In particular, the session is intended to shine a spotlight on the essential role of scenario planning to set up contingencies that ensure credit unions brave the economic upheaval fostered by the pandemic and be ready to “raise the bar” for member service and support. The session will also show how the pandemic is acting as a catalyst accelerating themes and trends that might otherwise have taken many years to unfold.
John Lass is president of Lass Advisory Services LLC; C. Alan Peppers is founder of CAP Advisory Services. Lass is a former senior executive for strategy and business development at CUNA Mutual Group (CMG); Peppers served as a credit union CEO for four decades.
There is no cost for attending the virtual Summit; advance registration, up to next Tuesday (Aug. 25), is required (see the link below).
“The virtual Summit will provide the state system with a venue to connect and learn without sacrificing the personal health and safety of participants,” NASCUS’ Ito said. “While of course meeting face to face would have been a rewarding occasion for all, this method gives us a chance to continue the annual tradition of the state credit union system of gathering and sharing ideas and views.”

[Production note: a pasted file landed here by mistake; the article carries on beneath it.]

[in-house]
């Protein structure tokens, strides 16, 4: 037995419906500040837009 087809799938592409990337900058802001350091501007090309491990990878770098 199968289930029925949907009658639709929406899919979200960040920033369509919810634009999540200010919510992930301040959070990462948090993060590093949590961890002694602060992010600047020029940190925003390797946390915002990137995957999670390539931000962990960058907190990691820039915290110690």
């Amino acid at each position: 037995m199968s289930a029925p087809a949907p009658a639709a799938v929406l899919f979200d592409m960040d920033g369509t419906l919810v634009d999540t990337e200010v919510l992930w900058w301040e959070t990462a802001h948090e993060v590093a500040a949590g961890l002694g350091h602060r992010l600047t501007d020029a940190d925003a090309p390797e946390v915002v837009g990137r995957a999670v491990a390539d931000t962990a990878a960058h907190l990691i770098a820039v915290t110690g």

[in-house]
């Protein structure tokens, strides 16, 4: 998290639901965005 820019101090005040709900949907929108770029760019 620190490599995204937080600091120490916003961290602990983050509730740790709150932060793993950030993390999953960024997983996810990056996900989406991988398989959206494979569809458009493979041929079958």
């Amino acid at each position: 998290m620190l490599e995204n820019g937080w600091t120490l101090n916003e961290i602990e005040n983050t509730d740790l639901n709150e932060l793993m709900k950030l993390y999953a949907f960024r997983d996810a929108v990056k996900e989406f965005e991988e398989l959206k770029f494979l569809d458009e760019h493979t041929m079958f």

Summaries look at pair of legal opinions
Summaries have been published by NASCUS of two recent NCUA legal opinion letters– the first dealing with “reasonable proximity” and the second with automated loan underwriting systems (ALUS).
In the first letter, NCUA wrote that the “reasonable proximity” requirement under the Federal Credit Union Act doesn’t set a maximum distance between the location of a group that wants to be served and the location of the credit union that would serve it. The letter states that, consistent with the statute and legislative history, NCUA has always viewed “reasonable proximity” as including a geographic component, “but the NCUA will continue to assess this geographic component on a case-by-case basis free of a mileage limit.”